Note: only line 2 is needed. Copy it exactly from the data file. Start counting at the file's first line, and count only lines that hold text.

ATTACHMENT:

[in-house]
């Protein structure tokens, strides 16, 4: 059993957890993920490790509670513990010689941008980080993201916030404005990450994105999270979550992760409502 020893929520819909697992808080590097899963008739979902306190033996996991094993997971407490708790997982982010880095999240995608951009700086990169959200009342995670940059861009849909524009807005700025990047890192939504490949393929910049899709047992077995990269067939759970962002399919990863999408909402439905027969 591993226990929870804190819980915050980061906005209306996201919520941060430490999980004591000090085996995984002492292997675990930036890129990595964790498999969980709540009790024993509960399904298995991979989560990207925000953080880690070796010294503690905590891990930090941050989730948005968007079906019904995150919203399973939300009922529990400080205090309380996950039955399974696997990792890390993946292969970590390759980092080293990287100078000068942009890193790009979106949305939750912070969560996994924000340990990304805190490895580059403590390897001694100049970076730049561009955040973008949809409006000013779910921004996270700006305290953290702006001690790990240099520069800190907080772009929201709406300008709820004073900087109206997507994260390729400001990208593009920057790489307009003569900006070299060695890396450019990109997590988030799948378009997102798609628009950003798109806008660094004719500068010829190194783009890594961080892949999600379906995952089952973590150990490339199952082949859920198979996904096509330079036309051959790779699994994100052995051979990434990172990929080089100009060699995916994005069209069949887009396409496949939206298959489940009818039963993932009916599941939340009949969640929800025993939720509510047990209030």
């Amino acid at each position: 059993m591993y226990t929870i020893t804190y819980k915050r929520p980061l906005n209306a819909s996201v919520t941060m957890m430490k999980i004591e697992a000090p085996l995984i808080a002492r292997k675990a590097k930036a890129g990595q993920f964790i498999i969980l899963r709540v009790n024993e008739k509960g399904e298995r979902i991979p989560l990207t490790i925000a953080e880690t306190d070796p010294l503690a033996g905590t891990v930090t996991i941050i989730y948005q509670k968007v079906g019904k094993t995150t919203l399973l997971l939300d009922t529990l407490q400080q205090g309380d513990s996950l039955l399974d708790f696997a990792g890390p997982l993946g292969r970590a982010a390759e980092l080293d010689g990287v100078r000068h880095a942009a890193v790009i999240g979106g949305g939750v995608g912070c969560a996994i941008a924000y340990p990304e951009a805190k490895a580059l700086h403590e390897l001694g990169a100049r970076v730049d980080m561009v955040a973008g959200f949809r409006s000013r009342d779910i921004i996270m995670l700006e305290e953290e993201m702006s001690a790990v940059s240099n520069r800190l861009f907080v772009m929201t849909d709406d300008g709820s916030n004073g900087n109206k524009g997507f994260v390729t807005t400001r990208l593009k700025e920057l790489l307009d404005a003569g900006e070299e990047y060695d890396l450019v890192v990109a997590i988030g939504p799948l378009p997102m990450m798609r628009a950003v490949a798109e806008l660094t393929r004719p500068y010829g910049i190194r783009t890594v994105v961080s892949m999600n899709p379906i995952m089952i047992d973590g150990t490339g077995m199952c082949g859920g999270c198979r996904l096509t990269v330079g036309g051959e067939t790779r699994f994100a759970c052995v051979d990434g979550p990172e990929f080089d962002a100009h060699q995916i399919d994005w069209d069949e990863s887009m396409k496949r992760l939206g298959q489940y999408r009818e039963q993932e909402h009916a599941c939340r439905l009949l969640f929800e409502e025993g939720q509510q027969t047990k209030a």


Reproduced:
């Protein structure tokens, strides 16, 4: 059993957890993920490790509670513990010689941008980080993201916030404005990450994105999270979550992760409502 020893929520819909697992808080590097899963008739979902306190033996996991094993997971407490708790997982982010880095999240995608951009700086990169959200009342995670940059861009849909524009807005700025990047890192939504490949393929910049899709047992077995990269067939759970962002399919990863999408909402439905027969 591993226990929870804190819980915050980061906005209306996201919520941060430490999980004591000090085996995984002492292997675990930036890129990595964790498999969980709540009790024993509960399904298995991979989560990207925000953080880690070796010294503690905590891990930090941050989730948005968007079906019904995150919203399973939300009922529990400080205090309380996950039955399974696997990792890390993946292969970590390759980092080293990287100078000068942009890193790009979106949305939750912070969560996994924000340990990304805190490895580059403590390897001694100049970076730049561009955040973008949809409006000013779910921004996270700006305290953290702006001690790990240099520069800190907080772009929201709406300008709820004073900087109206997507994260390729400001990208593009920057790489307009003569900006070299060695890396450019990109997590988030799948378009997102798609628009950003798109806008660094004719500068010829190194783009890594961080892949999600379906995952089952973590150990490339199952082949859920198979996904096509330079036309051959790779699994994100052995051979990434990172990929080089100009060699995916994005069209069949887009396409496949939206298959489940009818039963993932009916599941939340009949969640929800025993939720509510047990209030």